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Bank of China Promised to Assess Its Ape-Killing Dam Project

12 March 2019 Topics:

On March 1 we witnessed  the first globally-coordinated  international action against a Chinese bank in response to a specific Belt and Road  project, which in this case is the Batang Toru Dam in Indonesia, which if built, will have a variety of negative environmental and social impacts, including dooming a newly discovered orangutan species to extinction. SEE We Ask Bank of China Not To Kill Our Relatives!

Activists were able to deliver WALHI/ Friends of the Earth Indonesia’s letter to Bank of China in: Madrid, Brussels, London, Accra, Nairobi, Maputo, Johannesburg, Rome, Hong Kong, Manila, Seoul, NYC, and Jakarta. As a result, Bank of China has even officially and publicly responded to WALHI’s letter:

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The Bank  promises to “evaluate the project very carefully”. This gives some hope for project cancellation, but nothing is granted so far.

However, we must note, that it is depressing that international shaming campaign is still needed for making an international bank to promise to do proper due diligence on obviously destructive project at a stage, when rainforest is already being cleared at a dam construction site – the only home to a unique ape species. Batang Toru is probably MOST destructive of all Chinese-funded dam projects after the mainstream dams on the Mekong river, which would wipe out endemic species by dozens and hundreds…

In our experience Chinese finance institutions sometimes show greater awareness and react to less radical campaigns in more timely manner. For example, in 2016 the China EximBank  has redirected its  USD 1 billion loan from Egiin Gol Hydro in  Mongolia to more sustainable projects after getting appeal from local people of Buryatia and a few reports from civil society experts and officials. Once the China EximBank discovered  that in previous due diligence it did not pay attention to potential  threats for Lake Baikal World Heritage site downstream  it quickly negotiated with host country  alternative investments. (Also see articles in “China Dialogue”  in Chinese and English).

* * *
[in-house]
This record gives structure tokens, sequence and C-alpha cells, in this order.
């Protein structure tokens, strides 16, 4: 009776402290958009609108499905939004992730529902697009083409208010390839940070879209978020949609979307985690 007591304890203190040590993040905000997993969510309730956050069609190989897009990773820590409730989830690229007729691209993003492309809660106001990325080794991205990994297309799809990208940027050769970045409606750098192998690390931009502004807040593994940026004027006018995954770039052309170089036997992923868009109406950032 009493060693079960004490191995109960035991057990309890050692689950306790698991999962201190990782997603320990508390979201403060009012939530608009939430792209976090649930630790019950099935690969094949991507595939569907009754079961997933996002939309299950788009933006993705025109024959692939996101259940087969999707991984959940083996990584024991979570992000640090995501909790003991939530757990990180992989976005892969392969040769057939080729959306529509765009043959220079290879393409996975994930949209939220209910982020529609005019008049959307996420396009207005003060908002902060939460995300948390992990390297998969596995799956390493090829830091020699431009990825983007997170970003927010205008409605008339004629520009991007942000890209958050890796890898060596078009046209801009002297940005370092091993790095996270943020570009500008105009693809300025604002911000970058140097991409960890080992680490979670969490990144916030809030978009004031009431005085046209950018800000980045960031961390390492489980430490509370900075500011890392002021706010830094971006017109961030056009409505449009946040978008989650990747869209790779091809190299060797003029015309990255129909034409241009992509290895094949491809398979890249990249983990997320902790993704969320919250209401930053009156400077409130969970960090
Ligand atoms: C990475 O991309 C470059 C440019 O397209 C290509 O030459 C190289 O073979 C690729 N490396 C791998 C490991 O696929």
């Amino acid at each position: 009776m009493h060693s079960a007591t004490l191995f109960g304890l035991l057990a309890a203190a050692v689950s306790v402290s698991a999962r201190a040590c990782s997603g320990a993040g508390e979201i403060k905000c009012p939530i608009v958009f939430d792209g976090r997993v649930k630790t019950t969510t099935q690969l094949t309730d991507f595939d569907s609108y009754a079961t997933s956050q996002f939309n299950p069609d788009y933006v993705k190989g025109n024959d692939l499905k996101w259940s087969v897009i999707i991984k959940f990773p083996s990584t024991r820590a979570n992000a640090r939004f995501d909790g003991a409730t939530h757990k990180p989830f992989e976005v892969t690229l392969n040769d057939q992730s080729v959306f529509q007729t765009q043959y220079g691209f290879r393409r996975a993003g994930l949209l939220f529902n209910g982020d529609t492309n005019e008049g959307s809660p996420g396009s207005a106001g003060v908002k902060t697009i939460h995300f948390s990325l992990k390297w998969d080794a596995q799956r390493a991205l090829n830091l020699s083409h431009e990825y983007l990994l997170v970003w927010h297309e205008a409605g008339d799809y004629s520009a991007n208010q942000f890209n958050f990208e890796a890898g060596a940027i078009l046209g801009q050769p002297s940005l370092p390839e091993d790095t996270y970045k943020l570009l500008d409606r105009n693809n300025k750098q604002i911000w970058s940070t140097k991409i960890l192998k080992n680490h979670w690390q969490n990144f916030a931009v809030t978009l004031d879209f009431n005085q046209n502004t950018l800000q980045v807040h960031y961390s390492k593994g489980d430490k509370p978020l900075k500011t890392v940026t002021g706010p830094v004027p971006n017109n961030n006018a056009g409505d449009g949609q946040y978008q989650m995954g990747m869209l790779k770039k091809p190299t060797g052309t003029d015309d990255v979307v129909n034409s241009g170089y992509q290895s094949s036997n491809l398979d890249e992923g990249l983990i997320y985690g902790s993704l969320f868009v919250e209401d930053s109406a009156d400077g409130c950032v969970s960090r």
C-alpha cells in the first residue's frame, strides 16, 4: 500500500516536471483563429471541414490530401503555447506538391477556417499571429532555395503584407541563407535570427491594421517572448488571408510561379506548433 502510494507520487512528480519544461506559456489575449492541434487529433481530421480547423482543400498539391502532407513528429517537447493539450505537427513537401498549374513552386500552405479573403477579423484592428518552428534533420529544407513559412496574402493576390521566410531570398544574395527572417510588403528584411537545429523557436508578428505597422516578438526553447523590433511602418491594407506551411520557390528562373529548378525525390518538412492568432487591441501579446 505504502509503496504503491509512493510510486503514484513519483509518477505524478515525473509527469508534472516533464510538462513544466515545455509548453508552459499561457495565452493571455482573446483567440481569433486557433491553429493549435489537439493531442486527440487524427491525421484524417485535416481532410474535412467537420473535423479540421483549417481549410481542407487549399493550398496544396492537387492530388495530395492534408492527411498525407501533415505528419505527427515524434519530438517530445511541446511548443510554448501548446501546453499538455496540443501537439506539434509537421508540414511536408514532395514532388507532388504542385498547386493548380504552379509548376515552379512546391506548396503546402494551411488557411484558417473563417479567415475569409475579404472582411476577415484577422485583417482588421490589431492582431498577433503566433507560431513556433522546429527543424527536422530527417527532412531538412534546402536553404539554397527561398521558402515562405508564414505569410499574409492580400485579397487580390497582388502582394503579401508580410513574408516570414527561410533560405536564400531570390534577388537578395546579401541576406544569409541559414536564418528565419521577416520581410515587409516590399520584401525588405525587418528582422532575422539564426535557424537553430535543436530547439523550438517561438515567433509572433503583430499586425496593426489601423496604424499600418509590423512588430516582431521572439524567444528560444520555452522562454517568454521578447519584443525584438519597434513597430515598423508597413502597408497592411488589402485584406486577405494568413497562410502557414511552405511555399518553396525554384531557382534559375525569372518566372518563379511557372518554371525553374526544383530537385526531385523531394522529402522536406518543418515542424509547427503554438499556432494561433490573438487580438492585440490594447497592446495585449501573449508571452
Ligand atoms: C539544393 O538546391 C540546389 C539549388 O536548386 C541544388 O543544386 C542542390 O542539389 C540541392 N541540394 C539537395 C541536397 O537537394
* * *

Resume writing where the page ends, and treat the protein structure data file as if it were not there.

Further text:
We hope that the Bank of China promptly implements objective evaluation of the unique irreplaceable biodiversity values at Batang Toru dam site and completely withdraws its  funding from the project.

An aerial view on August 20, 2018, of land cleared as a staging area for the building of a new hydroelectric dam in the Batang Toru rainforest, the only known habitat of the Tapanuli orangutan, on Sumatra island. Photo: Handout by the Sumatran Orangutan Conservation Programme SOCP)/AFP

Once dam threat is removed the Tapanuli orangutan habitat could be placed where it truly belongs – become expansion of a nearby World Heritage site, protecting tropical forests of Northern Sumatra.

Eugene  Simonov.

RwB Coordinator

Also see an interview by Michele Chang (FoE US) to SCMP: Belt and road plan and the green promise

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